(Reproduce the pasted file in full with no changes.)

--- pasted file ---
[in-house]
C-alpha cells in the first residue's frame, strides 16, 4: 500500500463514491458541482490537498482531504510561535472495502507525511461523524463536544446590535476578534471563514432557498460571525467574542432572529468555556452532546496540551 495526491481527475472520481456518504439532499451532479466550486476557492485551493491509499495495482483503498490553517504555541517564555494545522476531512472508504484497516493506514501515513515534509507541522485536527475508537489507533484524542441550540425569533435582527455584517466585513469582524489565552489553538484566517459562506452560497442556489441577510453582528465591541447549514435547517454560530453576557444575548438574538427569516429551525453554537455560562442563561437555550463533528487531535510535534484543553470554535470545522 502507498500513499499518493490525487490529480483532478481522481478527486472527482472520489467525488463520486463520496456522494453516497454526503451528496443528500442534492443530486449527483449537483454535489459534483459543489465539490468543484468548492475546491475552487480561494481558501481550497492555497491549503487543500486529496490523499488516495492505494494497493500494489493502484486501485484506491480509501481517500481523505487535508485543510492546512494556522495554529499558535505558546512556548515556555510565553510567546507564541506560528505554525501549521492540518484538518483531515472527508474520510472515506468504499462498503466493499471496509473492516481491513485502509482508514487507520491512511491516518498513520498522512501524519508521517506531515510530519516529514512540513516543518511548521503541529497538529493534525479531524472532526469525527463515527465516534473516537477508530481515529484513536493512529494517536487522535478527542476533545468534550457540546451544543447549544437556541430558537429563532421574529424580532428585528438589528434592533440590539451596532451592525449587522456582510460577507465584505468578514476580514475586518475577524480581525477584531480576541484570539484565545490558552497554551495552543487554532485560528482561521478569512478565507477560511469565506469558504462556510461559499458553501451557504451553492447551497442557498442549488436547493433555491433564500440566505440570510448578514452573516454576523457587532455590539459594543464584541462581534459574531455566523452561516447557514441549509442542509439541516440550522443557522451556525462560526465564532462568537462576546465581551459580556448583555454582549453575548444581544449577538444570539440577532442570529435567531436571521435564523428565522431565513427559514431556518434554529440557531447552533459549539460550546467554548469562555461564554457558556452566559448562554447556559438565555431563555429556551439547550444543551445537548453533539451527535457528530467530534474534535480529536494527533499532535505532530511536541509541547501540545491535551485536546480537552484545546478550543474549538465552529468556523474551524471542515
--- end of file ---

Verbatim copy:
[in-house]
C-alpha cells in the first residue's frame, strides 16, 4: 500500500463514491458541482490537498482531504510561535472495502507525511461523524463536544446590535476578534471563514432557498460571525467574542432572529468555556452532546496540551 495526491481527475472520481456518504439532499451532479466550486476557492485551493491509499495495482483503498490553517504555541517564555494545522476531512472508504484497516493506514501515513515534509507541522485536527475508537489507533484524542441550540425569533435582527455584517466585513469582524489565552489553538484566517459562506452560497442556489441577510453582528465591541447549514435547517454560530453576557444575548438574538427569516429551525453554537455560562442563561437555550463533528487531535510535534484543553470554535470545522 502507498500513499499518493490525487490529480483532478481522481478527486472527482472520489467525488463520486463520496456522494453516497454526503451528496443528500442534492443530486449527483449537483454535489459534483459543489465539490468543484468548492475546491475552487480561494481558501481550497492555497491549503487543500486529496490523499488516495492505494494497493500494489493502484486501485484506491480509501481517500481523505487535508485543510492546512494556522495554529499558535505558546512556548515556555510565553510567546507564541506560528505554525501549521492540518484538518483531515472527508474520510472515506468504499462498503466493499471496509473492516481491513485502509482508514487507520491512511491516518498513520498522512501524519508521517506531515510530519516529514512540513516543518511548521503541529497538529493534525479531524472532526469525527463515527465516534473516537477508530481515529484513536493512529494517536487522535478527542476533545468534550457540546451544543447549544437556541430558537429563532421574529424580532428585528438589528434592533440590539451596532451592525449587522456582510460577507465584505468578514476580514475586518475577524480581525477584531480576541484570539484565545490558552497554551495552543487554532485560528482561521478569512478565507477560511469565506469558504462556510461559499458553501451557504451553492447551497442557498442549488436547493433555491433564500440566505440570510448578514452573516454576523457587532455590539459594543464584541462581534459574531455566523452561516447557514441549509442542509439541516440550522443557522451556525462560526465564532462568537462576546465581551459580556448583555454582549453575548444581544449577538444570539440577532442570529435567531436571521435564523428565522431565513427559514431556518434554529440557531447552533459549539460550546467554548469562555461564554457558556452566559448562554447556559438565555431563555429556551439547550444543551445537548453533539451527535457528530467530534474534535480529536494527533499532535505532530511536541509541547501540545491535551485536546480537552484545546478550543474549538465552529468556523474551524471542515